We know the chances of anticipating dinosaur DNA are substantially nil. Despite new advances, the oldest genetic element of any animal that researchers have successfully extracted and sequenced is about 700,000 years old (Note: still impressive. Most impressive). DNA degrades and gets infested by germ and other gunk; it’s doubtful researchers will pull back that ancient DNA landmark much further.
But what if we told you they’ve found something potentially even better than DNA to give us insights into the Age of Dinosaurs?
Published today in Nature Communications, researchers managed to find justification of recorded protein in the fossilized rib of a 195-million-year-old dinosaur called Lufengosaurus.
Protein such as collagen has been found in dinosaur skeleton before, but what’s sparkling about this find is both the technique and the age: This hoary is more than 100 million years older than prior protein-preserving finds (including one published just last week).
Old Protein, New Method
Despite all the dinosaur skeleton paleontologists are adding to the hoary record annually, soothing hankie specimens are few and distant between. They need very sold conditions to have a possibility of being fossilized, such as form of lees and how fast it covers the carcass.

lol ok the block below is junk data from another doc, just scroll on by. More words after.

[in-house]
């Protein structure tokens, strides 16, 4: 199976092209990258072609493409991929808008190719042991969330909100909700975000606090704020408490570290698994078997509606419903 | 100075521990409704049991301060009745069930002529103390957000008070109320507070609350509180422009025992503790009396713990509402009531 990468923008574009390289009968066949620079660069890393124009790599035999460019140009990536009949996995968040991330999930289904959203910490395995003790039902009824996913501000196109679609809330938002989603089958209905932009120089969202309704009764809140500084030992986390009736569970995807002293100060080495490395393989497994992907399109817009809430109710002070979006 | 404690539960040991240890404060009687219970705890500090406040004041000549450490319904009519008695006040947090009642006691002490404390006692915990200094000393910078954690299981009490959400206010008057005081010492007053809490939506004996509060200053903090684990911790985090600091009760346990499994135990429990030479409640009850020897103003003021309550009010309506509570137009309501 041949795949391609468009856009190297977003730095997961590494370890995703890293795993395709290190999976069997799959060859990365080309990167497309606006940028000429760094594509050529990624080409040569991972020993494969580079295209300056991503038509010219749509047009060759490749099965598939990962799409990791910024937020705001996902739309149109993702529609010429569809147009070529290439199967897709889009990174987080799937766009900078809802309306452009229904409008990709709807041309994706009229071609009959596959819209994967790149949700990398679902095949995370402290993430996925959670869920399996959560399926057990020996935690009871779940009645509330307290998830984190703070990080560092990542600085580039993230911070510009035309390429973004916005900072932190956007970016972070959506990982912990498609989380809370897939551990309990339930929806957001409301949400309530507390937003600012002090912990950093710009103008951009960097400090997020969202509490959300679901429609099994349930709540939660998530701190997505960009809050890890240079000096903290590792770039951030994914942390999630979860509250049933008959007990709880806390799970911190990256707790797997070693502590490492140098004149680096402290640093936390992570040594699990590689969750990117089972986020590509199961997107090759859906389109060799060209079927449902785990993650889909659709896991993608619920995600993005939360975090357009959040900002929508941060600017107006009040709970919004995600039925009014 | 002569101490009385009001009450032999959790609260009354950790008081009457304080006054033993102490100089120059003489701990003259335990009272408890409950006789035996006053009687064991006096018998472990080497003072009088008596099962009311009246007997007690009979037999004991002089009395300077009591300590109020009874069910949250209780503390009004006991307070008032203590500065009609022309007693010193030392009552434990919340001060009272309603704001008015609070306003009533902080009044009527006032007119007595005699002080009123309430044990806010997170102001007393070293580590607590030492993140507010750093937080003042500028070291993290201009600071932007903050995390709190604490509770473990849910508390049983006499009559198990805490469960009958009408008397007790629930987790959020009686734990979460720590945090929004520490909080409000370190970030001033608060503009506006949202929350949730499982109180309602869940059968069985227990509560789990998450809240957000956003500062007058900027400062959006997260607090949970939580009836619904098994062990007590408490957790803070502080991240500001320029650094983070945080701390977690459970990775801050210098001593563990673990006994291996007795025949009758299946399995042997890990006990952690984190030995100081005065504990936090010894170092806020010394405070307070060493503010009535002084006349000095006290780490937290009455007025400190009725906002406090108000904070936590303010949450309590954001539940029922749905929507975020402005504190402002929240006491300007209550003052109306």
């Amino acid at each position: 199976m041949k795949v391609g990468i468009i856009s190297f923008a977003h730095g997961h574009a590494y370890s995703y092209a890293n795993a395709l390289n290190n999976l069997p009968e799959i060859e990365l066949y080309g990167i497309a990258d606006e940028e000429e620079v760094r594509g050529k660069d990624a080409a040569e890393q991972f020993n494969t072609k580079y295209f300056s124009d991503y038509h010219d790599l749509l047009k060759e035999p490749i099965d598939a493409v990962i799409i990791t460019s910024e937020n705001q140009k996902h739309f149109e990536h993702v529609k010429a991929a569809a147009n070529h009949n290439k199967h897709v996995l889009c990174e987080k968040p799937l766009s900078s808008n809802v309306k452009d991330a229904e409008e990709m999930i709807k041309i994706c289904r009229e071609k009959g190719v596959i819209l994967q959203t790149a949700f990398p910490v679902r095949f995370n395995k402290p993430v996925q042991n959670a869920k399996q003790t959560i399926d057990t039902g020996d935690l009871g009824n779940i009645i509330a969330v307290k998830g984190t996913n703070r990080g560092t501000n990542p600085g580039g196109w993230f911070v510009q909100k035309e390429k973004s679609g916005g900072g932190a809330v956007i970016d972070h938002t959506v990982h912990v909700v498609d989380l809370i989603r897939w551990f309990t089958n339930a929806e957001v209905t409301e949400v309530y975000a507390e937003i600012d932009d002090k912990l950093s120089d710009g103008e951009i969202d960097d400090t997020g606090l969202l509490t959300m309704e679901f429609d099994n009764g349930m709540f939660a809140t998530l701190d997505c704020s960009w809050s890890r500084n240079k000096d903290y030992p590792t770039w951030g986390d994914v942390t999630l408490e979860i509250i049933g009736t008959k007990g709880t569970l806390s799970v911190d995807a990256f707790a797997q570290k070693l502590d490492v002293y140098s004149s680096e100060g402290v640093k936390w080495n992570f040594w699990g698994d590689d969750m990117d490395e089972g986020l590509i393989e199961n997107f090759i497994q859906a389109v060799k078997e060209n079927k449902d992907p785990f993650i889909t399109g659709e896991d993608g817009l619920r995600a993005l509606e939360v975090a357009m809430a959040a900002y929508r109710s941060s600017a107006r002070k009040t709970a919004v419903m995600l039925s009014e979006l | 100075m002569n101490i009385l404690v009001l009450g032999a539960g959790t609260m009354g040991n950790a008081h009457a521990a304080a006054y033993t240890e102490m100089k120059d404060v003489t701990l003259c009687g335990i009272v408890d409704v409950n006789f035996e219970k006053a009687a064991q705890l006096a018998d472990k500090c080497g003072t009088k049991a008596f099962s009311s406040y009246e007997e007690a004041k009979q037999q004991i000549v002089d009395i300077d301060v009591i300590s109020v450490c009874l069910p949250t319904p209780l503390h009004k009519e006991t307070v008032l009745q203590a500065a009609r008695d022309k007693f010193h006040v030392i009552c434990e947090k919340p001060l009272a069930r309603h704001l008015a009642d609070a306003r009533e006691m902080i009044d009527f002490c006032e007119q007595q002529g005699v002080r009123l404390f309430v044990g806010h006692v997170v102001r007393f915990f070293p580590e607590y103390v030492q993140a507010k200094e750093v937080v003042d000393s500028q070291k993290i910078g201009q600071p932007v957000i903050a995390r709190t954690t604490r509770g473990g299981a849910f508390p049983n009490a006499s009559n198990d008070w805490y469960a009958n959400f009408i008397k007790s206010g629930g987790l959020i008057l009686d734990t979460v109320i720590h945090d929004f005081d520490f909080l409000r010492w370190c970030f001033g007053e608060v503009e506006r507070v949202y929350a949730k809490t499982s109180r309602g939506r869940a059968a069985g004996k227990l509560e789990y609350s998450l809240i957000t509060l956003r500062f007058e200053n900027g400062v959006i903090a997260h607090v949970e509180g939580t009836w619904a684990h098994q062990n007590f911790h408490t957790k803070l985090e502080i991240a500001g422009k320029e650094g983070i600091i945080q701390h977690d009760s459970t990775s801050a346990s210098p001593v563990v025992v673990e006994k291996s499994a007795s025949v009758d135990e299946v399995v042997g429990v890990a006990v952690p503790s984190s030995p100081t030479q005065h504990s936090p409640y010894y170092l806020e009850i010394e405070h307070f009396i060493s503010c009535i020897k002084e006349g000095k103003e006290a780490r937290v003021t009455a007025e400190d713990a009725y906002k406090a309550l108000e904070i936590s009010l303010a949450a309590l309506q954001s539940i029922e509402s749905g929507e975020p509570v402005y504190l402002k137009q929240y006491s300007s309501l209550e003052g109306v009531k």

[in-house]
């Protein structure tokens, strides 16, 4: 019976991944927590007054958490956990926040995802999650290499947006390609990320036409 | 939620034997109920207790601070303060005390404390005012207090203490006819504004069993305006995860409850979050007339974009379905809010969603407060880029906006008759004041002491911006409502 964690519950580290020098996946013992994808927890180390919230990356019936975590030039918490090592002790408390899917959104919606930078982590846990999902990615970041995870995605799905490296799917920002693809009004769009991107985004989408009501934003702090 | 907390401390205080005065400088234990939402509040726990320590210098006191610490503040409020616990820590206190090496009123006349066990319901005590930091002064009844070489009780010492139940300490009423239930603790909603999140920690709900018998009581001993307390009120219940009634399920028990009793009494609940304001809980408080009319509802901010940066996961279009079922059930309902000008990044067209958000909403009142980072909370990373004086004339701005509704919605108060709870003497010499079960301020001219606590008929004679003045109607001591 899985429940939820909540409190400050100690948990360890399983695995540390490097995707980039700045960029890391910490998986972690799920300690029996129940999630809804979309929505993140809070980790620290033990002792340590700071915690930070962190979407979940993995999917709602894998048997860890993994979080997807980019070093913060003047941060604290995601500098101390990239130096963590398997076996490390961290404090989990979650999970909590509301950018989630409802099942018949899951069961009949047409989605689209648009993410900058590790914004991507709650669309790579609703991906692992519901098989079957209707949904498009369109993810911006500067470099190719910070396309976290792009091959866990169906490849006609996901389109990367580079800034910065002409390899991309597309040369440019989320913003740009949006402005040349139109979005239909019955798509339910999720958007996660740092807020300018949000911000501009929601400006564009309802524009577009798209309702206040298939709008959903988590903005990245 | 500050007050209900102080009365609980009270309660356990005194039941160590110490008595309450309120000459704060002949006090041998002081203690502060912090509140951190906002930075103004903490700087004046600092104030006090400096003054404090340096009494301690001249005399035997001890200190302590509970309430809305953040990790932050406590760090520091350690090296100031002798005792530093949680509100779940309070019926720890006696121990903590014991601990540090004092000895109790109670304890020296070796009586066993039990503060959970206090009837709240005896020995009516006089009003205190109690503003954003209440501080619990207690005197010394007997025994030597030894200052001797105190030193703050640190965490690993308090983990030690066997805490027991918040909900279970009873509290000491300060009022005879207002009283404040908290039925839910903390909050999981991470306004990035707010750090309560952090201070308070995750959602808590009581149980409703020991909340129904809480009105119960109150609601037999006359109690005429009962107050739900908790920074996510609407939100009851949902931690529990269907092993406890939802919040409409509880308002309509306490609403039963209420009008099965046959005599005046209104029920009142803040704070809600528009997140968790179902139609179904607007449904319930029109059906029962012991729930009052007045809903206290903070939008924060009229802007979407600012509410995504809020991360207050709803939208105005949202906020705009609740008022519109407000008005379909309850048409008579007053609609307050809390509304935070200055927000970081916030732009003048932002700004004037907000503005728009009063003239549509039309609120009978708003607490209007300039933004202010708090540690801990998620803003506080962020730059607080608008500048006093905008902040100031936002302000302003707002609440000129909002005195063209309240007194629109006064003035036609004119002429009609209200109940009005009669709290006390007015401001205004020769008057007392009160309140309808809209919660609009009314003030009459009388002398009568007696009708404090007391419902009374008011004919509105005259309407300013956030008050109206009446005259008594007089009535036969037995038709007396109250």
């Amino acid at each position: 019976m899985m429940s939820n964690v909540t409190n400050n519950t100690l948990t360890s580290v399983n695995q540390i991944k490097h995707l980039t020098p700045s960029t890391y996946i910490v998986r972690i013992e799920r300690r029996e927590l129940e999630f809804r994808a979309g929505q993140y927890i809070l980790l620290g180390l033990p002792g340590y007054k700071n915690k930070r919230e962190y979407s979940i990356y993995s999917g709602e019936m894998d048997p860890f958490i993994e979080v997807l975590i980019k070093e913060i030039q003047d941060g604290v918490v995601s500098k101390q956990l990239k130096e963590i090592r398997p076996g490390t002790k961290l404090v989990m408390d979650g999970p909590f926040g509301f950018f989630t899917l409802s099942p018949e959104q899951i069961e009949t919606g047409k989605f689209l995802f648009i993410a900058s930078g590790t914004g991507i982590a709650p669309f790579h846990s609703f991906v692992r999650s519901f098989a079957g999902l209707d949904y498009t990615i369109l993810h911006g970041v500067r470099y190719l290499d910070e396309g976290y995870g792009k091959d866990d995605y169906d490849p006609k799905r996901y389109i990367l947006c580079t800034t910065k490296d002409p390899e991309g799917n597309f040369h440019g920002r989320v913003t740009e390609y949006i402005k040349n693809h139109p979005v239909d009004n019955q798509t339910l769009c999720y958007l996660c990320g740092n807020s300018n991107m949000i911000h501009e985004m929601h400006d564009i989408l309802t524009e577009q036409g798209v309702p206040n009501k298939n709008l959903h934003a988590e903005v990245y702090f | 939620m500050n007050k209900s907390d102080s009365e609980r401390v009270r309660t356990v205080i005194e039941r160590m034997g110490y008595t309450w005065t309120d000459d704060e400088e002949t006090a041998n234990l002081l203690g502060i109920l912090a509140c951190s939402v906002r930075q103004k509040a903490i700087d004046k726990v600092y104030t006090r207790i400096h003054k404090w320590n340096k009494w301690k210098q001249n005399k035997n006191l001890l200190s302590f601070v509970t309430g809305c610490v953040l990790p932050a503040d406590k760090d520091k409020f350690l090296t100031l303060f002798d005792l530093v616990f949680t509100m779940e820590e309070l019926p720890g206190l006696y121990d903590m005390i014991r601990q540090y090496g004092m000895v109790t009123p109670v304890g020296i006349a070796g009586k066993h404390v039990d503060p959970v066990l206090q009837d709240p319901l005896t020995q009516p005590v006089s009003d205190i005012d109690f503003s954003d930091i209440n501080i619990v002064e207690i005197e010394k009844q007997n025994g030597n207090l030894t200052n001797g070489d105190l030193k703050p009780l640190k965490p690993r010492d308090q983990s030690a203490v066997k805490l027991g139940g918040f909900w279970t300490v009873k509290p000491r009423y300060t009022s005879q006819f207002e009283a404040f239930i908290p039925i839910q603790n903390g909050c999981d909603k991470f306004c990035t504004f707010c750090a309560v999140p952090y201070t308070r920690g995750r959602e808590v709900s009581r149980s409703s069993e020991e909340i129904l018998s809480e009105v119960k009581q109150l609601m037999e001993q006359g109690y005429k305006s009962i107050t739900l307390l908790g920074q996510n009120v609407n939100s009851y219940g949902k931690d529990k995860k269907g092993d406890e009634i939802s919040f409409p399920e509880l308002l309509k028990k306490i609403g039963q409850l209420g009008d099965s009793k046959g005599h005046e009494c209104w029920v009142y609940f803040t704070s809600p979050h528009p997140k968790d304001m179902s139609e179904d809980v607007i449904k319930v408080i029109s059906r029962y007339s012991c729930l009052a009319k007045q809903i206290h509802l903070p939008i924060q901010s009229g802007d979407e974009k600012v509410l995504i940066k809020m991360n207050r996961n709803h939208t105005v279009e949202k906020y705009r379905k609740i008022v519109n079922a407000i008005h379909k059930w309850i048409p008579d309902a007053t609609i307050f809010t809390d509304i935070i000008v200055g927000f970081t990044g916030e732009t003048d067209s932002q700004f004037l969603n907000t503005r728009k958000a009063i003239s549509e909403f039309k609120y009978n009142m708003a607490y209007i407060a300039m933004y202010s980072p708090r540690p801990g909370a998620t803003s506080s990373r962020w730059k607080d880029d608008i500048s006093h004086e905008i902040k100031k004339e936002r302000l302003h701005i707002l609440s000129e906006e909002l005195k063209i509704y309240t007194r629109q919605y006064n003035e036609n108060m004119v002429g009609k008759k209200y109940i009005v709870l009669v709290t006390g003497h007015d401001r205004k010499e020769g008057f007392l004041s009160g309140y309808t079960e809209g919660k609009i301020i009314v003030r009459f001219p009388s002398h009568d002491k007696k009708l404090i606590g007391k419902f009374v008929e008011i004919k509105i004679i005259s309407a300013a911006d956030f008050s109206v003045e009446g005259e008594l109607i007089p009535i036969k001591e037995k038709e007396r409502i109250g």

Even then, soothing tissues on their way to being recorded for posterity can get derailed by bacterial decay and other problems. Fossilized soothing hankie specimens are also some-more disposed to damage or even drop by the methods traditionally employed to study them.
The group operative on a rib of Lufengosaurus employed in situ synchrotron radiation-based Fourier renovate is anyone still reading this infrared microspectroscopy (SR-FTIR) which, in further to holding a really prolonged time to type, is a non-destructive way to demeanour inside a hoary and brand molecular structures shaped on their infrared fullness rope signatures.
Whew. Okay, now that I’ve used up all my big difference for the day, presumably the week, fundamentally they peeped the fossil’s innards with crazy-fine fortitude and a filter that allowed them to brand sold organic remains. In this case, collagen, which is essential for skin and junction tissue.
Using a second method, the researchers also identified hematite, which they trust was subsequent from the animal’s blood.
The participation of the hematite is critical since the group believes it may have allowed the collagen to be preserved. Once the blood pennyless down and hematite formed, it may have effectively hermetic off vascular canals — channels in the skeleton which, in life, embody blood vessels — and stable the collagen within from the outward world.
And no, researchers can’t counterpart a dinosaur from collagen, so greatfully stop emailing me and asking about that, but collagen can tell us a good understanding about the dinosaur and its evolutionary attribute to other animals. Today’s find advances paleontology on a molecular level, which is in itself flattering exciting.